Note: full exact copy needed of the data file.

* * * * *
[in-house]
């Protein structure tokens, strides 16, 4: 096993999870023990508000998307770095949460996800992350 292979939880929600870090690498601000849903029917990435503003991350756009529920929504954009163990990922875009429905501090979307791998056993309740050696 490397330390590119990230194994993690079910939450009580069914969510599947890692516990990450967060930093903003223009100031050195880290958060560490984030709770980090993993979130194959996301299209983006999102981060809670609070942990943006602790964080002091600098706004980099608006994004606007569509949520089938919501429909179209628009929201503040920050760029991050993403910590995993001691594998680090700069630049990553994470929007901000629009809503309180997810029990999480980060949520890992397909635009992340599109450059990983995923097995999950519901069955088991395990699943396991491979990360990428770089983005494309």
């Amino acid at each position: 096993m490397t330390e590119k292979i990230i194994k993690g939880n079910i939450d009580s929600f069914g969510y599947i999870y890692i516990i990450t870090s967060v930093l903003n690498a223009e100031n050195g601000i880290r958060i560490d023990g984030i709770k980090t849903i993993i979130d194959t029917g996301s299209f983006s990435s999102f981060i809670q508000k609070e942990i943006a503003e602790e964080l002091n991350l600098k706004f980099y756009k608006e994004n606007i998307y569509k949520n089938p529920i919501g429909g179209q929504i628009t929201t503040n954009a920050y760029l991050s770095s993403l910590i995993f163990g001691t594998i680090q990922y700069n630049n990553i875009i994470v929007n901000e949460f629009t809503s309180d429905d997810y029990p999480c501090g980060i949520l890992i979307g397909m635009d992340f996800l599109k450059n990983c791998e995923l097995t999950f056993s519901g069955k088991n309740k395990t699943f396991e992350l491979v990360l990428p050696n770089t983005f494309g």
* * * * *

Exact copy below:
[in-house]
């Protein structure tokens, strides 16, 4: 096993999870023990508000998307770095949460996800992350 292979939880929600870090690498601000849903029917990435503003991350756009529920929504954009163990990922875009429905501090979307791998056993309740050696 490397330390590119990230194994993690079910939450009580069914969510599947890692516990990450967060930093903003223009100031050195880290958060560490984030709770980090993993979130194959996301299209983006999102981060809670609070942990943006602790964080002091600098706004980099608006994004606007569509949520089938919501429909179209628009929201503040920050760029991050993403910590995993001691594998680090700069630049990553994470929007901000629009809503309180997810029990999480980060949520890992397909635009992340599109450059990983995923097995999950519901069955088991395990699943396991491979990360990428770089983005494309």
């Amino acid at each position: 096993m490397t330390e590119k292979i990230i194994k993690g939880n079910i939450d009580s929600f069914g969510y599947i999870y890692i516990i990450t870090s967060v930093l903003n690498a223009e100031n050195g601000i880290r958060i560490d023990g984030i709770k980090t849903i993993i979130d194959t029917g996301s299209f983006s990435s999102f981060i809670q508000k609070e942990i943006a503003e602790e964080l002091n991350l600098k706004f980099y756009k608006e994004n606007i998307y569509k949520n089938p529920i919501g429909g179209q929504i628009t929201t503040n954009a920050y760029l991050s770095s993403l910590i995993f163990g001691t594998i680090q990922y700069n630049n990553i875009i994470v929007n901000e949460f629009t809503s309180d429905d997810y029990p999480c501090g980060i949520l890992i979307g397909m635009d992340f996800l599109k450059n990983c791998e995923l097995t999950f056993s519901g069955k088991n309740k395990t699943f396991e992350l491979v990360l990428p050696n770089t983005f494309g």